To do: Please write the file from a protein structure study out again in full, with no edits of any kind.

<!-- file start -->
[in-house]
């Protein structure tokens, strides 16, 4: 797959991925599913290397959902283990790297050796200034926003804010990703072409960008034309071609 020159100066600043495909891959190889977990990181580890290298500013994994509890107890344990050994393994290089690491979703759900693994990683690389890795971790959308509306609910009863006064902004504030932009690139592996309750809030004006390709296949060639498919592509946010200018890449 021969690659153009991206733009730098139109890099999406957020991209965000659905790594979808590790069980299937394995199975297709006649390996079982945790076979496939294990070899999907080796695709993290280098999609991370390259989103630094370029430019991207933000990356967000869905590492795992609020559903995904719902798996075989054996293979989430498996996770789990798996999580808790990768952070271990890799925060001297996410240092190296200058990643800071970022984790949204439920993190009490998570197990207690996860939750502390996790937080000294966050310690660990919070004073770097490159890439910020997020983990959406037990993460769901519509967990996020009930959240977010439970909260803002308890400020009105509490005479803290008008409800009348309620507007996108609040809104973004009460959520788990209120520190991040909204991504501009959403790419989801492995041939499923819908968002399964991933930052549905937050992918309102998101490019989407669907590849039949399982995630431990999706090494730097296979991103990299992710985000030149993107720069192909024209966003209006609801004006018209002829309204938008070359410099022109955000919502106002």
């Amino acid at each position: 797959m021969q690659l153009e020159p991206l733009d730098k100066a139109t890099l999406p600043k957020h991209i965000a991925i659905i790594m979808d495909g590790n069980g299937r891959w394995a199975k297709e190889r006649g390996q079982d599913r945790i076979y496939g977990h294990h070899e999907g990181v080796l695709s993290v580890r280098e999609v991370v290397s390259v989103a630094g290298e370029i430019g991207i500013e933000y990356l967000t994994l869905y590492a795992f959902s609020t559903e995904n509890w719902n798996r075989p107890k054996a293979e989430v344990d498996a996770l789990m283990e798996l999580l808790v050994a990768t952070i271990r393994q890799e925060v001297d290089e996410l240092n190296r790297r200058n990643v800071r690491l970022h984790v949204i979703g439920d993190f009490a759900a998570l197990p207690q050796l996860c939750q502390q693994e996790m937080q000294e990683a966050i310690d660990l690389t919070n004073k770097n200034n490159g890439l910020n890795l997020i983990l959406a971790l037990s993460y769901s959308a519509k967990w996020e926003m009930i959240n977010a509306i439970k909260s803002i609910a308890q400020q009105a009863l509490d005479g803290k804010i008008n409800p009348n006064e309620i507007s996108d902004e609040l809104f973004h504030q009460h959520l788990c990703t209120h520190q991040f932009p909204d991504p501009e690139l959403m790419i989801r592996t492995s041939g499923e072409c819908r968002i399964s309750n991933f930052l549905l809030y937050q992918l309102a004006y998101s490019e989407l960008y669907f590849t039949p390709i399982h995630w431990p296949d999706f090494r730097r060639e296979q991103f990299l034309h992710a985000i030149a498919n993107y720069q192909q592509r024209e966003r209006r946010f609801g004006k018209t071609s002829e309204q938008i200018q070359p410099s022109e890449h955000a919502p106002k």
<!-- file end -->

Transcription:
[in-house]
């Protein structure tokens, strides 16, 4: 797959991925599913290397959902283990790297050796200034926003804010990703072409960008034309071609 020159100066600043495909891959190889977990990181580890290298500013994994509890107890344990050994393994290089690491979703759900693994990683690389890795971790959308509306609910009863006064902004504030932009690139592996309750809030004006390709296949060639498919592509946010200018890449 021969690659153009991206733009730098139109890099999406957020991209965000659905790594979808590790069980299937394995199975297709006649390996079982945790076979496939294990070899999907080796695709993290280098999609991370390259989103630094370029430019991207933000990356967000869905590492795992609020559903995904719902798996075989054996293979989430498996996770789990798996999580808790990768952070271990890799925060001297996410240092190296200058990643800071970022984790949204439920993190009490998570197990207690996860939750502390996790937080000294966050310690660990919070004073770097490159890439910020997020983990959406037990993460769901519509967990996020009930959240977010439970909260803002308890400020009105509490005479803290008008409800009348309620507007996108609040809104973004009460959520788990209120520190991040909204991504501009959403790419989801492995041939499923819908968002399964991933930052549905937050992918309102998101490019989407669907590849039949399982995630431990999706090494730097296979991103990299992710985000030149993107720069192909024209966003209006609801004006018209002829309204938008070359410099022109955000919502106002």
């Amino acid at each position: 797959m021969q690659l153009e020159p991206l733009d730098k100066a139109t890099l999406p600043k957020h991209i965000a991925i659905i790594m979808d495909g590790n069980g299937r891959w394995a199975k297709e190889r006649g390996q079982d599913r945790i076979y496939g977990h294990h070899e999907g990181v080796l695709s993290v580890r280098e999609v991370v290397s390259v989103a630094g290298e370029i430019g991207i500013e933000y990356l967000t994994l869905y590492a795992f959902s609020t559903e995904n509890w719902n798996r075989p107890k054996a293979e989430v344990d498996a996770l789990m283990e798996l999580l808790v050994a990768t952070i271990r393994q890799e925060v001297d290089e996410l240092n190296r790297r200058n990643v800071r690491l970022h984790v949204i979703g439920d993190f009490a759900a998570l197990p207690q050796l996860c939750q502390q693994e996790m937080q000294e990683a966050i310690d660990l690389t919070n004073k770097n200034n490159g890439l910020n890795l997020i983990l959406a971790l037990s993460y769901s959308a519509k967990w996020e926003m009930i959240n977010a509306i439970k909260s803002i609910a308890q400020q009105a009863l509490d005479g803290k804010i008008n409800p009348n006064e309620i507007s996108d902004e609040l809104f973004h504030q009460h959520l788990c990703t209120h520190q991040f932009p909204d991504p501009e690139l959403m790419i989801r592996t492995s041939g499923e072409c819908r968002i399964s309750n991933f930052l549905l809030y937050q992918l309102a004006y998101s490019e989407l960008y669907f590849t039949p390709i399982h995630w431990p296949d999706f090494r730097r060639e296979q991103f990299l034309h992710a985000i030149a498919n993107y720069q192909q592509r024209e966003r209006r946010f609801g004006k018209t071609s002829e309204q938008i200018q070359p410099s022109e890449h955000a919502p106002k």